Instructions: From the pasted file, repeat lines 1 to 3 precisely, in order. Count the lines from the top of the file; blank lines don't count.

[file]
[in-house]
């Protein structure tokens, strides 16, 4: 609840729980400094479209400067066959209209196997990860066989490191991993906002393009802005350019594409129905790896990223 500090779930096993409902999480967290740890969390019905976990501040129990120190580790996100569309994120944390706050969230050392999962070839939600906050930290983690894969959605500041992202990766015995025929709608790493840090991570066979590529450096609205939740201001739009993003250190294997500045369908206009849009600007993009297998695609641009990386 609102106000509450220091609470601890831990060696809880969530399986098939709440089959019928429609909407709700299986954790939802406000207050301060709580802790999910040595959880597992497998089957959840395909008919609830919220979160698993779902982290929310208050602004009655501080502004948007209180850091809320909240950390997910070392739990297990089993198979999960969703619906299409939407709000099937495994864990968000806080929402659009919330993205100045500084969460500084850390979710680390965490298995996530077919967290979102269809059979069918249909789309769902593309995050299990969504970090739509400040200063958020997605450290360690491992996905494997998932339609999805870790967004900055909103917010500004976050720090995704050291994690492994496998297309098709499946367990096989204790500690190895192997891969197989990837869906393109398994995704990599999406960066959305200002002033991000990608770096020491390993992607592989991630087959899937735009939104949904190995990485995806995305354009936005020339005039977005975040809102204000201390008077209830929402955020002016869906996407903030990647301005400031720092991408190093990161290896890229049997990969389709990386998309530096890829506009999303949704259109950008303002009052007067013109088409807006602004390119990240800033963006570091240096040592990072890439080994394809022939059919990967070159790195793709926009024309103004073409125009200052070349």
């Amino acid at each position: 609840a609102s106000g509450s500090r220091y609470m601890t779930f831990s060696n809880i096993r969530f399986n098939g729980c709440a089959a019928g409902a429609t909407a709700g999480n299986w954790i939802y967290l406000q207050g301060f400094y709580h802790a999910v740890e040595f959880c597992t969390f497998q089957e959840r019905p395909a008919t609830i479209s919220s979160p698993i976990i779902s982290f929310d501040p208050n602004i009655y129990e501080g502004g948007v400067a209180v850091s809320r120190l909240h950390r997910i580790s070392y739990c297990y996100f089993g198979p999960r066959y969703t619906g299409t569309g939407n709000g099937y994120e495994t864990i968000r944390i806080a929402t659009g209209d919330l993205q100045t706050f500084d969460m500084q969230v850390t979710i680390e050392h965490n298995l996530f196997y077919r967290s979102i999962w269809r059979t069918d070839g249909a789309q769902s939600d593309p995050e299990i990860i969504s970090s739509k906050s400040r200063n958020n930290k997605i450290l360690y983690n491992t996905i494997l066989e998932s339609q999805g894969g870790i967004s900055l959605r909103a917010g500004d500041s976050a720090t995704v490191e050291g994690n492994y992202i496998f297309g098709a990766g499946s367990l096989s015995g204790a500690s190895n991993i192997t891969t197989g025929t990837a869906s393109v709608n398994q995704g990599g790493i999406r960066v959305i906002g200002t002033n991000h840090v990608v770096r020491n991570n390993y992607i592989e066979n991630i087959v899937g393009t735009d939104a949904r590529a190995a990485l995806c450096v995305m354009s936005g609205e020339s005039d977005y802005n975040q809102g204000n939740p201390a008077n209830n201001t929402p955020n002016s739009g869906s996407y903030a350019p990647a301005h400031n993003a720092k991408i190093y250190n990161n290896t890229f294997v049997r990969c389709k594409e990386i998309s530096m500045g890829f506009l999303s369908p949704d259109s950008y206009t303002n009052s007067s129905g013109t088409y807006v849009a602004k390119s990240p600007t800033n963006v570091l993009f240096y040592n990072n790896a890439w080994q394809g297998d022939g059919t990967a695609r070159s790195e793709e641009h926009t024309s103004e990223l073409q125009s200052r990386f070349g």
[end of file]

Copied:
[in-house]
């Protein structure tokens, strides 16, 4: 609840729980400094479209400067066959209209196997990860066989490191991993906002393009802005350019594409129905790896990223 500090779930096993409902999480967290740890969390019905976990501040129990120190580790996100569309994120944390706050969230050392999962070839939600906050930290983690894969959605500041992202990766015995025929709608790493840090991570066979590529450096609205939740201001739009993003250190294997500045369908206009849009600007993009297998695609641009990386 609102106000509450220091609470601890831990060696809880969530399986098939709440089959019928429609909407709700299986954790939802406000207050301060709580802790999910040595959880597992497998089957959840395909008919609830919220979160698993779902982290929310208050602004009655501080502004948007209180850091809320909240950390997910070392739990297990089993198979999960969703619906299409939407709000099937495994864990968000806080929402659009919330993205100045500084969460500084850390979710680390965490298995996530077919967290979102269809059979069918249909789309769902593309995050299990969504970090739509400040200063958020997605450290360690491992996905494997998932339609999805870790967004900055909103917010500004976050720090995704050291994690492994496998297309098709499946367990096989204790500690190895192997891969197989990837869906393109398994995704990599999406960066959305200002002033991000990608770096020491390993992607592989991630087959899937735009939104949904190995990485995806995305354009936005020339005039977005975040809102204000201390008077209830929402955020002016869906996407903030990647301005400031720092991408190093990161290896890229049997990969389709990386998309530096890829506009999303949704259109950008303002009052007067013109088409807006602004390119990240800033963006570091240096040592990072890439080994394809022939059919990967070159790195793709926009024309103004073409125009200052070349």
């Amino acid at each position: 609840a609102s106000g509450s500090r220091y609470m601890t779930f831990s060696n809880i096993r969530f399986n098939g729980c709440a089959a019928g409902a429609t909407a709700g999480n299986w954790i939802y967290l406000q207050g301060f400094y709580h802790a999910v740890e040595f959880c597992t969390f497998q089957e959840r019905p395909a008919t609830i479209s919220s979160p698993i976990i779902s982290f929310d501040p208050n602004i009655y129990e501080g502004g948007v400067a209180v850091s809320r120190l909240h950390r997910i580790s070392y739990c297990y996100f089993g198979p999960r066959y969703t619906g299409t569309g939407n709000g099937y994120e495994t864990i968000r944390i806080a929402t659009g209209d919330l993205q100045t706050f500084d969460m500084q969230v850390t979710i680390e050392h965490n298995l996530f196997y077919r967290s979102i999962w269809r059979t069918d070839g249909a789309q769902s939600d593309p995050e299990i990860i969504s970090s739509k906050s400040r200063n958020n930290k997605i450290l360690y983690n491992t996905i494997l066989e998932s339609q999805g894969g870790i967004s900055l959605r909103a917010g500004d500041s976050a720090t995704v490191e050291g994690n492994y992202i496998f297309g098709a990766g499946s367990l096989s015995g204790a500690s190895n991993i192997t891969t197989g025929t990837a869906s393109v709608n398994q995704g990599g790493i999406r960066v959305i906002g200002t002033n991000h840090v990608v770096r020491n991570n390993y992607i592989e066979n991630i087959v899937g393009t735009d939104a949904r590529a190995a990485l995806c450096v995305m354009s936005g609205e020339s005039d977005y802005n975040q809102g204000n939740p201390a008077n209830n201001t929402p955020n002016s739009g869906s996407y903030a350019p990647a301005h400031n993003a720092k991408i190093y250190n990161n290896t890229f294997v049997r990969c389709k594409e990386i998309s530096m500045g890829f506009l999303s369908p949704d259109s950008y206009t303002n009052s007067s129905g013109t088409y807006v849009a602004k390119s990240p600007t800033n963006v570091l993009f240096y040592n990072n790896a890439w080994q394809g297998d022939g059919t990967a695609r070159s790195e793709e641009h926009t024309s103004e990223l073409q125009s200052r990386f070349g």